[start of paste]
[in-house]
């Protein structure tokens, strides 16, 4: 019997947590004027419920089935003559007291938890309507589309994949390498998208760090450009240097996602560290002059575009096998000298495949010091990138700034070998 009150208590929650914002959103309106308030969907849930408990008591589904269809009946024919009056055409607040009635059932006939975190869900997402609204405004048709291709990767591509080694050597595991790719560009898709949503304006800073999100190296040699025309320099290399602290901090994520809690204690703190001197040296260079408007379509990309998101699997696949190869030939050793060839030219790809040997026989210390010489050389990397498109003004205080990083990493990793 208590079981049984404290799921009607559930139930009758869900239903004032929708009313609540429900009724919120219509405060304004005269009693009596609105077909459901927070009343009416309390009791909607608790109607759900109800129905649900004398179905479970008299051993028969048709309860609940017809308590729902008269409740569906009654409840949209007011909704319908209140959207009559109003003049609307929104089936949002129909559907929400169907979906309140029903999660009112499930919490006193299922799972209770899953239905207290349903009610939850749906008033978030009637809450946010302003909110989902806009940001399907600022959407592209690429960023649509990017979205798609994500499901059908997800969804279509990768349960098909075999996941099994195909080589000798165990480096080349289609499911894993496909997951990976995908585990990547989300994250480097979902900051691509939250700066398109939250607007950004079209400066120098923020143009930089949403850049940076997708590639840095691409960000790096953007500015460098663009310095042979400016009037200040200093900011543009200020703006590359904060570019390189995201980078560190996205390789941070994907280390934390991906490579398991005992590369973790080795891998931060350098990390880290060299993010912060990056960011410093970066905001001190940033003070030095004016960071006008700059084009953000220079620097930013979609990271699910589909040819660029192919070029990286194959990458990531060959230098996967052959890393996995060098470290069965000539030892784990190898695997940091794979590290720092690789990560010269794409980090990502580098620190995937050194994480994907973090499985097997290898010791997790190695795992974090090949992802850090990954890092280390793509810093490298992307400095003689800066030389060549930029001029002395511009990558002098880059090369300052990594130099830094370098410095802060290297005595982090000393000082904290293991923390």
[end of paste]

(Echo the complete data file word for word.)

[in-house]
């Protein structure tokens, strides 16, 4: 019997947590004027419920089935003559007291938890309507589309994949390498998208760090450009240097996602560290002059575009096998000298495949010091990138700034070998 009150208590929650914002959103309106308030969907849930408990008591589904269809009946024919009056055409607040009635059932006939975190869900997402609204405004048709291709990767591509080694050597595991790719560009898709949503304006800073999100190296040699025309320099290399602290901090994520809690204690703190001197040296260079408007379509990309998101699997696949190869030939050793060839030219790809040997026989210390010489050389990397498109003004205080990083990493990793 208590079981049984404290799921009607559930139930009758869900239903004032929708009313609540429900009724919120219509405060304004005269009693009596609105077909459901927070009343009416309390009791909607608790109607759900109800129905649900004398179905479970008299051993028969048709309860609940017809308590729902008269409740569906009654409840949209007011909704319908209140959207009559109003003049609307929104089936949002129909559907929400169907979906309140029903999660009112499930919490006193299922799972209770899953239905207290349903009610939850749906008033978030009637809450946010302003909110989902806009940001399907600022959407592209690429960023649509990017979205798609994500499901059908997800969804279509990768349960098909075999996941099994195909080589000798165990480096080349289609499911894993496909997951990976995908585990990547989300994250480097979902900051691509939250700066398109939250607007950004079209400066120098923020143009930089949403850049940076997708590639840095691409960000790096953007500015460098663009310095042979400016009037200040200093900011543009200020703006590359904060570019390189995201980078560190996205390789941070994907280390934390991906490579398991005992590369973790080795891998931060350098990390880290060299993010912060990056960011410093970066905001001190940033003070030095004016960071006008700059084009953000220079620097930013979609990271699910589909040819660029192919070029990286194959990458990531060959230098996967052959890393996995060098470290069965000539030892784990190898695997940091794979590290720092690789990560010269794409980090990502580098620190995937050194994480994907973090499985097997290898010791997790190695795992974090090949992802850090990954890092280390793509810093490298992307400095003689800066030389060549930029001029002395511009990558002098880059090369300052990594130099830094370098410095802060290297005595982090000393000082904290293991923390």